Two weekends ago, David, my parents, and my grandfather all took to cabins on the coast, with no reception, no internet. It was pure reading bliss. As you know from my summer reading list, The Crossover was at the top of my to-read list so I knew I had to bring it with me. A lot of my students read and loved The Crossover this past school year so I wanted to give it a try. The first thing that I noticed was the format. It is told in free verse and it gives the book a different feel with an engaging rhythm.
The Crossover is about two boys whose lives revolve around basketball. Their father was a basketball star until a sudden injury and now lives vicariously through the boys' basketball careers. The boys, Josh and Jordan Bell, are twins but start to grow apart as their romantic and family lives become more complicated. At the end of the book there is a major event that is foreshadowed throughout that changes everything. This was probably my favorite part of the book because I felt myself becoming more engaged in the book and what happened to the characters. I did really like the unique format and I think if I liked basketball I would have liked the book a lot more.
You would like The Crossover if you like books that are . . .
in free verse
have a twist at the end
like poetry ( or even music / rap )
The Crossover would be a great book for hesitant readers, especially boys since the protagonists are male, and it is a quick, unique read. It's won the Coretta Scott King award and the Newberry medal so it's worth at least checking out.
Have you read The Crossover ? What did you think?
Today's book review is adult fiction, rather than young adult fiction, which is rare for me! I read a sample of Me Before You probably years ago but just thought it was blah. I am a super ( read: annoyingly ) picky reader and typical millennial --meaning I need to be instantly entertained by a book.
I finally gave this book a chance when a friend told me to borrow it over the summer and I'm glad I did. I may have stayed up pretty late reading it one night. . . not only because I had to return it to a friend but also because I didn't want to put it down! It surprised and delighted me that I got into that reading flow--you know, where you're more interested in your book than, say, the real world.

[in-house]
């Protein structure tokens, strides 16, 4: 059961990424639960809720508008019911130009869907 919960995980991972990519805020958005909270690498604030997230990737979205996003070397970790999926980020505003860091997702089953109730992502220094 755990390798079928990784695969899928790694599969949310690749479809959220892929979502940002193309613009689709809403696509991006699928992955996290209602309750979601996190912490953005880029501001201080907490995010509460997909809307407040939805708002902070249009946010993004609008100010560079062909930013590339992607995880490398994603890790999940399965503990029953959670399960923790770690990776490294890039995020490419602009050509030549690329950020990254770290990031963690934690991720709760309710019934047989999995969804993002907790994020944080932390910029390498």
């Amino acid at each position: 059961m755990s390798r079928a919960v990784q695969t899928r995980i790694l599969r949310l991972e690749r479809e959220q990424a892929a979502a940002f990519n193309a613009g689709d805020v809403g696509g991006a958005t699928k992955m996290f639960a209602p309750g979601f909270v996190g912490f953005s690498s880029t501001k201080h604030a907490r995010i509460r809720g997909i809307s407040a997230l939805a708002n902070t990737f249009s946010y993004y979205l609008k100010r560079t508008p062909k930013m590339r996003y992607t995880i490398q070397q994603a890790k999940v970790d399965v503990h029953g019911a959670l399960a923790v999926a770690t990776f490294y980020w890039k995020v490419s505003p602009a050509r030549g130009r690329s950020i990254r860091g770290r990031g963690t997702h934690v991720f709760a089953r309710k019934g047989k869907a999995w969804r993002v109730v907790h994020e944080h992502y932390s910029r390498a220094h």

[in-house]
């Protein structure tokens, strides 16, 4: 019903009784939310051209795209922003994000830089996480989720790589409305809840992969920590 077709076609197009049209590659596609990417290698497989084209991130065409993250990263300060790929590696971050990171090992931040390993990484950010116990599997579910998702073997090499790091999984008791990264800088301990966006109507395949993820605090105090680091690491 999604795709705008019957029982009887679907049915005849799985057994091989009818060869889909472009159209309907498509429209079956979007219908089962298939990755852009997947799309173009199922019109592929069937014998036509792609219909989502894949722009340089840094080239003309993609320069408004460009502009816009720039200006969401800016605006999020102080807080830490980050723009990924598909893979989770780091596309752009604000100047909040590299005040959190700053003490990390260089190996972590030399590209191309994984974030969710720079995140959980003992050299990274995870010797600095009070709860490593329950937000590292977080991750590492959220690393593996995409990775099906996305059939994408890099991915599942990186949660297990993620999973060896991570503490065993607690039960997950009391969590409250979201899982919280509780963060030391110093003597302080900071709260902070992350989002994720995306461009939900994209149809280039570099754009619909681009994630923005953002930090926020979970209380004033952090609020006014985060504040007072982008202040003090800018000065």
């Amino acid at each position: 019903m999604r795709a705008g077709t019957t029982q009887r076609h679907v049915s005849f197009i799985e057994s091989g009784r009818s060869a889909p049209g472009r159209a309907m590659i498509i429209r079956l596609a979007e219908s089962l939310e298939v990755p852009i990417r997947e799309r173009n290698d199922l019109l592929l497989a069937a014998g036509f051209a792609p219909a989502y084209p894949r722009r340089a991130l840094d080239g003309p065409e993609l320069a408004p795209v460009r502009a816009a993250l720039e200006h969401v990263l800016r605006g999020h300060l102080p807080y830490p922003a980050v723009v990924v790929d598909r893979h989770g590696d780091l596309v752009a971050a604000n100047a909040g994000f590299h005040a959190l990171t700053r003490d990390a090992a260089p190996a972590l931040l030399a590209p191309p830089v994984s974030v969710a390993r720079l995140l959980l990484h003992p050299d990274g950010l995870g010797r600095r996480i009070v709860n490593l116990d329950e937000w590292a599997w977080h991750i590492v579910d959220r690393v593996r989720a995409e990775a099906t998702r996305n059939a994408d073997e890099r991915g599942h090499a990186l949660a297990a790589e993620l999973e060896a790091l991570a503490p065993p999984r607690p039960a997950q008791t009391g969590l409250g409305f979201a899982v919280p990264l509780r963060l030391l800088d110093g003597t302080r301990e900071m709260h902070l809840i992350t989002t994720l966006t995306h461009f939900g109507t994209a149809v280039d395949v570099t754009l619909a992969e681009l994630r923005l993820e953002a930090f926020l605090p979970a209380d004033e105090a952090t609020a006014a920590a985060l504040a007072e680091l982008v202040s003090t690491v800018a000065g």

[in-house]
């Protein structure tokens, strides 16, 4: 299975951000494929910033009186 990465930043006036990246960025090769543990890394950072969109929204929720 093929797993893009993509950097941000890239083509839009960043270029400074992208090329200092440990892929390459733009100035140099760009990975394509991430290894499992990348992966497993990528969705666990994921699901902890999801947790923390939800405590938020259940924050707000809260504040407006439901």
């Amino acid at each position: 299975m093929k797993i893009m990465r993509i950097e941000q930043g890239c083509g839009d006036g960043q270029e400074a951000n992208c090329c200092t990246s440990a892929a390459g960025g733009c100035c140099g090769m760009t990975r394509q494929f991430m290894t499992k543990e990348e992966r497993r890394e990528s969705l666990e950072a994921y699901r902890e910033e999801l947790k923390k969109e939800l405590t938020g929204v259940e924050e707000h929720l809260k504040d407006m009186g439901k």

Me Before You is about a woman named Louisa, Lou for short, who leads a rather sheltered life in a small English village when she is suddenly forced out of a job after the cafe she works at closes. Struggling to find employment, she ends up working as a care assistant for a man named Will who is quadriplegic. He is very abrasive and rude to her at first and she wonders what the heck she is going to do because she and her family desperately need the money. She learns not only about what it's like to live with his disability but to take risks and live larger herself. One of my favorite things about the book is the theme of how people can change us and make us who we become.
This book was probably a 4/5 for me. I really enjoyed the characters, the story, and the theme, but I did find the book predictable. Though, that didn't stop me from crying quite a lot through the last quarter of the book, and I did read it in about 3 days.
I would say you'd like this book if you like. . .
an easy/quick read
characters with unique circumstances
books that are also movies
Have you read Me Before you? There is also a sequel--After You -- but I've heard mixed reviews; have you read it?
P.S. There's quite a lot of discussion online about a major spoiler in the book, which I won't go into because if there's one thing I loathe it is people ruining books for other people. So, don't Google it or read below until you've read the book and then feel free !
[ Personally, I do not have a disability nor do I know anyone who does so my viewpoint on this issue may be skewed or taken as insensitive. Please know I don't mean it this way. ]